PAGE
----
HERSHEY, Pa.--The Horsemen's Protection and Benevolent Association of Penn National racetrack held a meeting on Monday, April 27 at which trainers were told that it was hoped that racing would resume June 1.
"We were told that the casinos are trying to open June 1, which would mean we could begin racing June 1, too," said trainer Bernie Houghton. "HPBA is paying to keep the track open so we can train five days a week. No trainers or agents are allowed. Only trainers and the workers who keep the horses at the track are allowed at the track. Jockeys are allowed in, too. I had a couple gallop a couple of my horses this week."
"When it opens all depends on the Governor," said Houghton. "Of the three tracks, we heard that Presque Isle will probably be the first. There haven't been any deaths up there. We'd be second to open at Penn National and Parx would be way last. But it's all speculation now."
"If we race, it would be without spectators, although if the casinos are open I don't know why they wouldn't allow spectators at the track," said Houghton. "Ship-ins would be allowed. We'd need ship-ins to have enough horses to race. Our purses would stay the same. HPBA has enough money to keep the purses the same. I heard through the grapevine that Parx purses would be cut in half."
MEANWHILE on Tuesday, April 28, there was a a teleconference meeting of the Pennsylvania State Horse Racing Commission at which Hanover Shoe Farms president and CEO Russell Williams announced that Hanover Shoe will offer $250,000 in the form of a matching grant program to fund investigative services in racing.
This was in response to the federal indictments of over two dozen people in horse racing for drug adulteration and misbranding.
Those funds would ultimately be available not just for surveillance in Pennsylvania, but nationwide.
Williams' goal is to fund an agency similar to or including 5 Stones Intelligence, which according to The Jockey Club contributed intelligence work to the FBI investigation, eventually resulting in the indictments.
Williams, President of the U.S. Trotting Association, is the grandson of Hanover Shoe founder Lawrence Sheppard, who launched the Standardbred operation in Hanover, Penn., when he was a junior partner in the Hanover Shoe Company.
The farm is one of the sport's largest commercial breeders.
“Here at Hanover Shoe farm, we sell about 230 yearlings, or that's what we're going to sell this year,” said Williams in the Paulick Report. “We try to raise them right and love them and take good care of them. To send them out into the world to be subjected to the things described in those indictments … it breaks our hearts.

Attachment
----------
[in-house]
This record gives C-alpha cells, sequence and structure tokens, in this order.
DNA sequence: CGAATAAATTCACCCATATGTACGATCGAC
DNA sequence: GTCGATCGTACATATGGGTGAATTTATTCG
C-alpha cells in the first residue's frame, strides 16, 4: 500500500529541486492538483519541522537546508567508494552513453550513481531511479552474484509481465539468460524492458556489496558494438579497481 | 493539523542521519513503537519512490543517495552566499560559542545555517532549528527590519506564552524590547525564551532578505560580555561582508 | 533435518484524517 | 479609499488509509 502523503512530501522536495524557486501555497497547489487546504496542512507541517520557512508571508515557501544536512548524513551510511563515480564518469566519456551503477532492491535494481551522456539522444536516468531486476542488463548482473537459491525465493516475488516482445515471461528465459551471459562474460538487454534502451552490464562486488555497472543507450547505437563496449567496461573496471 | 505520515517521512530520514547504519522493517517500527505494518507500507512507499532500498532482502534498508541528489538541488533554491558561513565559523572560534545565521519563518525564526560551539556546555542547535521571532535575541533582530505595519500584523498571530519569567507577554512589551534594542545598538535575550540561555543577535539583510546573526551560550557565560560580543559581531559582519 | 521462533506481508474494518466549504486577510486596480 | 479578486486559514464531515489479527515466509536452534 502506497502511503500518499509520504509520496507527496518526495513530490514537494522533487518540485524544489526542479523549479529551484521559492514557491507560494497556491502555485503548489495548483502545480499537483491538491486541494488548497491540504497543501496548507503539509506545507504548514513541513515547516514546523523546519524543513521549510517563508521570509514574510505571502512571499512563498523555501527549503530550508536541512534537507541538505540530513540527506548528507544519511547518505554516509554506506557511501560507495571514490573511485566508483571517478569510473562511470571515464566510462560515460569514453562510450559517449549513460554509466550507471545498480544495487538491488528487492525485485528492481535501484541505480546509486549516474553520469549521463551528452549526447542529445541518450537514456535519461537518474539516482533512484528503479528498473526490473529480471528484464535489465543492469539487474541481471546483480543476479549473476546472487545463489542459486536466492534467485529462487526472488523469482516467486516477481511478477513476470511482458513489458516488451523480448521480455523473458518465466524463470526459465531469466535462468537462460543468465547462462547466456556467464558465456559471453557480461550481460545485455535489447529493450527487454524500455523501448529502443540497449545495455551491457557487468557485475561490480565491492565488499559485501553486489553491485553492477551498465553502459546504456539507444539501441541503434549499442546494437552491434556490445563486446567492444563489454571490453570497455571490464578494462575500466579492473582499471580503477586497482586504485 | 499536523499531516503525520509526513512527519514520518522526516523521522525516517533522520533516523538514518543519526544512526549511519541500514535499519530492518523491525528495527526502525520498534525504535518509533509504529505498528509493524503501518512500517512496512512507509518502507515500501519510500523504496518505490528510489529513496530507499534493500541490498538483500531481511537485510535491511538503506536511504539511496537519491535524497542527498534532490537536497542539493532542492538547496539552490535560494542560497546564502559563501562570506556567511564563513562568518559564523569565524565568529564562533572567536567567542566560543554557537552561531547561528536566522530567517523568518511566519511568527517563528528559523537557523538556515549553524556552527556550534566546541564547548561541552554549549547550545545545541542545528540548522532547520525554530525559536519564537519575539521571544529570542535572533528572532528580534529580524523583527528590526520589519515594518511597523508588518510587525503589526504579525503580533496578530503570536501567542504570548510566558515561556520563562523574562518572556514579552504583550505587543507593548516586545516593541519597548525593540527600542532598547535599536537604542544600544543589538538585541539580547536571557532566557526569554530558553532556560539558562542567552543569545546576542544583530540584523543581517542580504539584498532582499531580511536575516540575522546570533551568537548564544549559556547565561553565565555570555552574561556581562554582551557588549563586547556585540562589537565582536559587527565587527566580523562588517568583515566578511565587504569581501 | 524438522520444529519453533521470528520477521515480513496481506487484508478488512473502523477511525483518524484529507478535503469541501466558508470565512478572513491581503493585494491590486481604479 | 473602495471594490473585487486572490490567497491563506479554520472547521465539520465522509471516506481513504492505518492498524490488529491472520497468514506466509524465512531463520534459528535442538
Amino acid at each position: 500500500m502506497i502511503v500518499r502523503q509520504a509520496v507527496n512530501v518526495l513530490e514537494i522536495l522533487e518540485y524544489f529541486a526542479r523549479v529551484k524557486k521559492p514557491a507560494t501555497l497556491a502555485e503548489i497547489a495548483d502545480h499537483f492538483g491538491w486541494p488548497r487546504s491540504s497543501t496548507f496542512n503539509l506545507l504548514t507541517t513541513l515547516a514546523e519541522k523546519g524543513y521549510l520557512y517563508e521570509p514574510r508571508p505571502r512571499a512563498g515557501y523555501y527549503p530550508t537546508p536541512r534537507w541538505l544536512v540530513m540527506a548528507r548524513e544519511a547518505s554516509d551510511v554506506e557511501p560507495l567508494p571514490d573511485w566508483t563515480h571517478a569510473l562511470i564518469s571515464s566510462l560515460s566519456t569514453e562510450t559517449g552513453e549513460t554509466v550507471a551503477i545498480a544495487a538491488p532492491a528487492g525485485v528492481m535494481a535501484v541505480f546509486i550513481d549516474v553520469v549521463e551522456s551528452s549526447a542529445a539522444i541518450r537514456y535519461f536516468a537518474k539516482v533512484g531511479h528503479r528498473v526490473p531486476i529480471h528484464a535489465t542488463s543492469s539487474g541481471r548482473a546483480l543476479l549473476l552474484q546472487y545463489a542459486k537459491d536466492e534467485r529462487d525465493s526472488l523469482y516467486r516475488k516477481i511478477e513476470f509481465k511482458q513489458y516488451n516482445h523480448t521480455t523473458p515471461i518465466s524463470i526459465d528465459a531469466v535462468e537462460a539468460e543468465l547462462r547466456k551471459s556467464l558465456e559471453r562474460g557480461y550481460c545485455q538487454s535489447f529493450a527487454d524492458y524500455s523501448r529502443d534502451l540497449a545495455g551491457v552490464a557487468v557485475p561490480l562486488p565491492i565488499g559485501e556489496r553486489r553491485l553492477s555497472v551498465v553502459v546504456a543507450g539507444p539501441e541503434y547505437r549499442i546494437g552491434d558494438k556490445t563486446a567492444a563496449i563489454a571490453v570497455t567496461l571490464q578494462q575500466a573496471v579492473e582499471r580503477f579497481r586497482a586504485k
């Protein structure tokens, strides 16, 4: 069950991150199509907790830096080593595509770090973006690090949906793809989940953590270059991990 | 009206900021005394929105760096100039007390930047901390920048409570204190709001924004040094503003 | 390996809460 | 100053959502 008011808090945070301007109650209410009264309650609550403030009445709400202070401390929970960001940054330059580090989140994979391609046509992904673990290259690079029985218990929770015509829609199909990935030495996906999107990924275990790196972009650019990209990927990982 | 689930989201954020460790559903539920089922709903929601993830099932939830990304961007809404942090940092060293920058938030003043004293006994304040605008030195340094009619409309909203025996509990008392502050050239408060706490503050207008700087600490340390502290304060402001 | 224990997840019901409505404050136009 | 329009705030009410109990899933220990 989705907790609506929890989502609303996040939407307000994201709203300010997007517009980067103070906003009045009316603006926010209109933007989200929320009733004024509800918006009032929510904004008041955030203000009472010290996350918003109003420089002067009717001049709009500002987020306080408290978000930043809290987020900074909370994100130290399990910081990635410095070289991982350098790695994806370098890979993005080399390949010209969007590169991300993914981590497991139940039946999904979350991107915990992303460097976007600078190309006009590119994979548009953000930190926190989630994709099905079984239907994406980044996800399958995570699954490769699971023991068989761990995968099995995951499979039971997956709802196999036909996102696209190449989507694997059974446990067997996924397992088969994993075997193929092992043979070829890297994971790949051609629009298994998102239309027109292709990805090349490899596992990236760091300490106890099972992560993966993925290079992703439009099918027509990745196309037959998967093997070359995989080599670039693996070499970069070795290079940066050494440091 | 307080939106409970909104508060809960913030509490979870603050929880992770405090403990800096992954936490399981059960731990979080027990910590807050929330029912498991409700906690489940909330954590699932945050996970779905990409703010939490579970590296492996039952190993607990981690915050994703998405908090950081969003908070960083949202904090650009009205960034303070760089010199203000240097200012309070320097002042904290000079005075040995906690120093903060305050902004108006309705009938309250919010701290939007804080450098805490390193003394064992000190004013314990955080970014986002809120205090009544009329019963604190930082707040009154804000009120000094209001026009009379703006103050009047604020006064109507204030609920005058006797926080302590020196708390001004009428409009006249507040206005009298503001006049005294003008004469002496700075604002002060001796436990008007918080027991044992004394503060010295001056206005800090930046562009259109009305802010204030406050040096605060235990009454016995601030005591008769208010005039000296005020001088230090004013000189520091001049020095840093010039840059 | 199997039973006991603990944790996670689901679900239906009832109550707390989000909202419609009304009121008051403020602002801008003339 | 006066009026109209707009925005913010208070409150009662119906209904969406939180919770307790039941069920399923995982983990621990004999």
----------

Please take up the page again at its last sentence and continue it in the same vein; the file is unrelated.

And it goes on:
“We're going to show them we're not going to say goodbye to them when they leave here. We're going to put this challenge grant down and make some things happen.”
“The state racing commissions are chronically underfunded,” Williams said in the Paulick Report. “They're left to do their jobs in a less than ideal legislative and regulatory environment, and the tradition among horse people has been not to police themselves. So what would be the number one thing that would help? It's got to be good investigation.
“Even if there was a federal authority, they're not going to know who to go after without good investigation. If you read the Horseracing Integrity Act, they don't have the power to activate the FBI.”
Williams said he hopes that funding will ultimately come from the Thoroughbred side of the racing industry as well.
“If all the racing breeds got together on this it would just be awesome,” he said.
Williams said the project is still in its initial planning stages, but the $250,000 matching figure would likely run for a year, with additional grants possible in future years.
“We're working right now on the design of the business model,” said Williams. “We have to find a structure that will protect the administration of the money from allegations of conflict-of-interest. It looks like there must be some sort of third-party oversight. Also, there will be no pulling punches: what the investigations find must be dealt with correctly and intensively in every case. So that's the hold-up.”
Initial reception to Williams' announcement on the commission teleconference Tuesday was positive.